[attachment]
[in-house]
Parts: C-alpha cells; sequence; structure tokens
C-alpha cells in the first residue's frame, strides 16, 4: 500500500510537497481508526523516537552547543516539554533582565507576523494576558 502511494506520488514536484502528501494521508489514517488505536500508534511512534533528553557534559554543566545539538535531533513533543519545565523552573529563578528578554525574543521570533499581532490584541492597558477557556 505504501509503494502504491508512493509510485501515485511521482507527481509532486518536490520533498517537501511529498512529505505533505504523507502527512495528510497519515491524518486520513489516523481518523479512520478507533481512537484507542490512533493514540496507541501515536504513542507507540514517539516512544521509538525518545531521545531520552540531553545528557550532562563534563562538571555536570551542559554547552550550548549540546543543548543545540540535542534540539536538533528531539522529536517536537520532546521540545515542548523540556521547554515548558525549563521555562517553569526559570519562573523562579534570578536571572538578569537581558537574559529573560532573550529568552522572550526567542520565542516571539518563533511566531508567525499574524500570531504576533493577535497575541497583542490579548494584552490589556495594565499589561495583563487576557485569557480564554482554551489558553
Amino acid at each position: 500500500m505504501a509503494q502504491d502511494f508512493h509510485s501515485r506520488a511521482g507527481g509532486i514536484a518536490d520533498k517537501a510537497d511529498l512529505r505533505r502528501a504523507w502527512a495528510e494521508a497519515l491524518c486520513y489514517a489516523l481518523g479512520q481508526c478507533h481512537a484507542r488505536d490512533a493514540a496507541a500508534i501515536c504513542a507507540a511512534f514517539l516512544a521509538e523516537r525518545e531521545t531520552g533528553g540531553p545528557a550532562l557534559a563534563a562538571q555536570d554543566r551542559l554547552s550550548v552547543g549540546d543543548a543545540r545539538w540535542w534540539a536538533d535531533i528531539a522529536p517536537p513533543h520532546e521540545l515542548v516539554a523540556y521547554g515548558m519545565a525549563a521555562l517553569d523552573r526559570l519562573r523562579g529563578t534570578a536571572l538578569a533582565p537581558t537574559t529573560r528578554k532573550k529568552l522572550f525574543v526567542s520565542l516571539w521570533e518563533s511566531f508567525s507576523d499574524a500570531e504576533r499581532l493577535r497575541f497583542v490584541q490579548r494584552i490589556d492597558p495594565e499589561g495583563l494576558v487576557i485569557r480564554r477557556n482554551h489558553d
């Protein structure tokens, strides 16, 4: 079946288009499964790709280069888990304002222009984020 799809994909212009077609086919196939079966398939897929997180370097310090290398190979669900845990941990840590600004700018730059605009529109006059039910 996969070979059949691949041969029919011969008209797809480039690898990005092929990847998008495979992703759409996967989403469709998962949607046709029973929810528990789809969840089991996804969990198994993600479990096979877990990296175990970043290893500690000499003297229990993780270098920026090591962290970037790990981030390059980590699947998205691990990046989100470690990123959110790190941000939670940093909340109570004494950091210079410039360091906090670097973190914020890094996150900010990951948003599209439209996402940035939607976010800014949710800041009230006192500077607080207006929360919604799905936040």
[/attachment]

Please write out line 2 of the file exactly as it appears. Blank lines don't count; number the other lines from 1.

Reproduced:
Parts: C-alpha cells; sequence; structure tokens